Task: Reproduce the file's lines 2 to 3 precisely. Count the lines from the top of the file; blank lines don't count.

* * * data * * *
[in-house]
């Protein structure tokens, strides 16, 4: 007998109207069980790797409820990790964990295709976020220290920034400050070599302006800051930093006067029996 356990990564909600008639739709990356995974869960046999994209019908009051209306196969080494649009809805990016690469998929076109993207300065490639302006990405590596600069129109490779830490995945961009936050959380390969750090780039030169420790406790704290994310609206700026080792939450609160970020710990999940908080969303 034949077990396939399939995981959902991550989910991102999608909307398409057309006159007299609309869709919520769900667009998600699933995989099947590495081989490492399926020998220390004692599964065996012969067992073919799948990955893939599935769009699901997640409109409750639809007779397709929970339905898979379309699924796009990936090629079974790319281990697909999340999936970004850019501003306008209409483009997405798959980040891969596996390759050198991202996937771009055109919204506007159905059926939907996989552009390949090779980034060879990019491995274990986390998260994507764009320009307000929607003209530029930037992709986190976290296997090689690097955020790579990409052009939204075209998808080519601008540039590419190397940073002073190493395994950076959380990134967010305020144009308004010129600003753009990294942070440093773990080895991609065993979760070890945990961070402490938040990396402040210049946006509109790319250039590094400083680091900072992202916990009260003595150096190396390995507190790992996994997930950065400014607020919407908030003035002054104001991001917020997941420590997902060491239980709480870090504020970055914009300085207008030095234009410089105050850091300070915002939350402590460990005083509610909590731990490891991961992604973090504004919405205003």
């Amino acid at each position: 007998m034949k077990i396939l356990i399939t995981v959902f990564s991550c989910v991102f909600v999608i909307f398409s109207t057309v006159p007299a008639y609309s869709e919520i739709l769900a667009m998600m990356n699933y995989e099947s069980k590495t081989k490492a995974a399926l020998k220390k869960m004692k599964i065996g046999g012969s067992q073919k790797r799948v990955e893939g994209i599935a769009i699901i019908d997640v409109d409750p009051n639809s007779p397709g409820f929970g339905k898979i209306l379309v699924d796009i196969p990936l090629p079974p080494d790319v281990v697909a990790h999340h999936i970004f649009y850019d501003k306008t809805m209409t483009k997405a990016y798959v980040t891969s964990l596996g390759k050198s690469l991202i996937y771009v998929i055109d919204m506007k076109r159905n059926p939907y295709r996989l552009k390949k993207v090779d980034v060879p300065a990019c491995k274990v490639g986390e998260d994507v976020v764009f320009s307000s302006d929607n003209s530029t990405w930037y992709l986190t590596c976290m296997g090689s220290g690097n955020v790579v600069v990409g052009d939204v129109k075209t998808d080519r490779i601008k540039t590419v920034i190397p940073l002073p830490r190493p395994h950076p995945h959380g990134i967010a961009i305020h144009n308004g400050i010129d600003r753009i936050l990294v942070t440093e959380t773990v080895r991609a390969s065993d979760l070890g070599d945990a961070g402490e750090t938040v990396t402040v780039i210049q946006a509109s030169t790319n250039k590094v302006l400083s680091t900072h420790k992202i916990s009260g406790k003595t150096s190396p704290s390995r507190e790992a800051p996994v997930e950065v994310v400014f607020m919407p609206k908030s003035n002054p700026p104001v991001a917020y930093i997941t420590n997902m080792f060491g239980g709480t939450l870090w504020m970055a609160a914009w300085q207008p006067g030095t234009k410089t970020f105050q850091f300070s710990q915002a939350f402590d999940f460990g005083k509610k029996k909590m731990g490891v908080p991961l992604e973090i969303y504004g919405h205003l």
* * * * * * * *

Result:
């Protein structure tokens, strides 16, 4: 007998109207069980790797409820990790964990295709976020220290920034400050070599302006800051930093006067029996 356990990564909600008639739709990356995974869960046999994209019908009051209306196969080494649009809805990016690469998929076109993207300065490639302006990405590596600069129109490779830490995945961009936050959380390969750090780039030169420790406790704290994310609206700026080792939450609160970020710990999940908080969303 034949077990396939399939995981959902991550989910991102999608909307398409057309006159007299609309869709919520769900667009998600699933995989099947590495081989490492399926020998220390004692599964065996012969067992073919799948990955893939599935769009699901997640409109409750639809007779397709929970339905898979379309699924796009990936090629079974790319281990697909999340999936970004850019501003306008209409483009997405798959980040891969596996390759050198991202996937771009055109919204506007159905059926939907996989552009390949090779980034060879990019491995274990986390998260994507764009320009307000929607003209530029930037992709986190976290296997090689690097955020790579990409052009939204075209998808080519601008540039590419190397940073002073190493395994950076959380990134967010305020144009308004010129600003753009990294942070440093773990080895991609065993979760070890945990961070402490938040990396402040210049946006509109790319250039590094400083680091900072992202916990009260003595150096190396390995507190790992996994997930950065400014607020919407908030003035002054104001991001917020997941420590997902060491239980709480870090504020970055914009300085207008030095234009410089105050850091300070915002939350402590460990005083509610909590731990490891991961992604973090504004919405205003």
């Amino acid at each position: 007998m034949k077990i396939l356990i399939t995981v959902f990564s991550c989910v991102f909600v999608i909307f398409s109207t057309v006159p007299a008639y609309s869709e919520i739709l769900a667009m998600m990356n699933y995989e099947s069980k590495t081989k490492a995974a399926l020998k220390k869960m004692k599964i065996g046999g012969s067992q073919k790797r799948v990955e893939g994209i599935a769009i699901i019908d997640v409109d409750p009051n639809s007779p397709g409820f929970g339905k898979i209306l379309v699924d796009i196969p990936l090629p079974p080494d790319v281990v697909a990790h999340h999936i970004f649009y850019d501003k306008t809805m209409t483009k997405a990016y798959v980040t891969s964990l596996g390759k050198s690469l991202i996937y771009v998929i055109d919204m506007k076109r159905n059926p939907y295709r996989l552009k390949k993207v090779d980034v060879p300065a990019c491995k274990v490639g986390e998260d994507v976020v764009f320009s307000s302006d929607n003209s530029t990405w930037y992709l986190t590596c976290m296997g090689s220290g690097n955020v790579v600069v990409g052009d939204v129109k075209t998808d080519r490779i601008k540039t590419v920034i190397p940073l002073p830490r190493p395994h950076p995945h959380g990134i967010a961009i305020h144009n308004g400050i010129d600003r753009i936050l990294v942070t440093e959380t773990v080895r991609a390969s065993d979760l070890g070599d945990a961070g402490e750090t938040v990396t402040v780039i210049q946006a509109s030169t790319n250039k590094v302006l400083s680091t900072h420790k992202i916990s009260g406790k003595t150096s190396p704290s390995r507190e790992a800051p996994v997930e950065v994310v400014f607020m919407p609206k908030s003035n002054p700026p104001v991001a917020y930093i997941t420590n997902m080792f060491g239980g709480t939450l870090w504020m970055a609160a914009w300085q207008p006067g030095t234009k410089t970020f105050q850091f300070s710990q915002a939350f402590d999940f460990g005083k509610k029996k909590m731990g490891v908080p991961l992604e973090i969303y504004g919405h205003l």